We were nothing less than thrilled about the performance of the 406ci small-block we built for January's "Old School Meets New" showdown.
Faced with a formidable 402ci Gen IV opponent, our mondo-cammed motor matched its high-tech opponent pony for pony, churning out 582.9 hp and 532.7 lb-ft of torque. But even as we celebrated our creation's prodigious power output, we began to wonder if we'd left something on the table. Our peak horsepower number happened at 6,300 rpm, at which point the power curve took an abrupt nosedive. "It's going into valve float," said our dyno guru, Westech's Steve Brul. With that, we decided to see if we could get better control of our 406's valves and moderate the post-peak power drop.
Our first step was to call in some professional help, namely Comp Cams engineer Billy Godbold. We shared our dyno-day observations, and as it turns out, valve float, which indicates loss of lifter contact with the camshaft lobe, isn't really an accurate description of what was happening in our 406's valvetrain. The issues are much more complex than that. We don't have room here for a dissertation on valvetrain dynamics, and fortunately, Godbold was able to give us the info we needed in layman's terms. Better yet, he was able to prescribe a solution, and an effective one at that.
Godbold described the phenomenon we experienced as "a very light valve bounce." Unlike valve float, valve bounce indicates that the valve is not staying seated. "The spring mass itself wasn't enough to hold the valve down," Godbold continued. "The spring starts to surge, so the valve control isn't good. When a spring is having problems controlling its own mass, it doesn't have as much ability to close the valve, and doesn't hold it closed. It can even push the valve open."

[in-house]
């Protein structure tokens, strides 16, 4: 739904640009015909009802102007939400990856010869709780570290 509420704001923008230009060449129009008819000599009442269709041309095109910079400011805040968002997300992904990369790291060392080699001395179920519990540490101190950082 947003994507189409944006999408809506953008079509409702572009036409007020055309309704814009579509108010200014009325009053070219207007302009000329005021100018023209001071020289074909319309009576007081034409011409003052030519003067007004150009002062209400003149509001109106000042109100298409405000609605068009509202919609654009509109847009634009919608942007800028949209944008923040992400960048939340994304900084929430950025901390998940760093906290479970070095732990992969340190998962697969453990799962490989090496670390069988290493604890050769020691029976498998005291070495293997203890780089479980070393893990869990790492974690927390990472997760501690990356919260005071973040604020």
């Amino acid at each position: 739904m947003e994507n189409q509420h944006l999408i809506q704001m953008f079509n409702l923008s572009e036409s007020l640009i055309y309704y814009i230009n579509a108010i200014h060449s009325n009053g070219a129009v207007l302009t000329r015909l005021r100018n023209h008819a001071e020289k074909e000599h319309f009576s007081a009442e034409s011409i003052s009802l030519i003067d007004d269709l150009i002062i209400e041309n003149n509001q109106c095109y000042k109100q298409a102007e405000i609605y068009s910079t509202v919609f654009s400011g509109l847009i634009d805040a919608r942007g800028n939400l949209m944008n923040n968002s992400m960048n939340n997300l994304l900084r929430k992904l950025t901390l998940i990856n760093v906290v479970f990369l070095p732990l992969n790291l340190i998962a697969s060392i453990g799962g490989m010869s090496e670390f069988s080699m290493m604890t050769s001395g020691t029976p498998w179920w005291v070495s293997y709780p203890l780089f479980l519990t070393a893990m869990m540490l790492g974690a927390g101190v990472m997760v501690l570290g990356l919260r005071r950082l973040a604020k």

Substitute the word "resonance" for "surge," and you've got a quick explanation of our problem. All valvesprings resonate at a certain frequency, and they reach this frequency at a given rpm. Godbold calls this the spring's limit speed, but it isn't necessarily tied to high-rpm antics. "When a spring gets close to the limit speed, it resonates," he told us. "Many people think it happens at high rpm, but it actually happens whenever the spring approaches its limit speed." This resonance, according to Godbold, is a function of both a spring's rate and its mass. "As spring rate goes higher, frequency goes up," he told us. "And as mass goes down, frequency goes up."
Although spring limit speed isn't always tied to high rpm, in this case, our spring's limit speed was close to the engine speed at which our 406 produced peak power-thus the spoon-shaped dip at the end of our dyno runs. What we needed to combat the resonance issue was a lighter spring that also has a higher natural frequency. Godbold figured that a bit of Gen III/IV tech was in order, specifically a set of beehive-style valvesprings, first introduced for the Gen III LS6 powerplant.
Control high-rpm valve instability on a 406ci stroker small-block
The Bottom Line
A set of beehive valvesprings eliminated our post-peak power drain.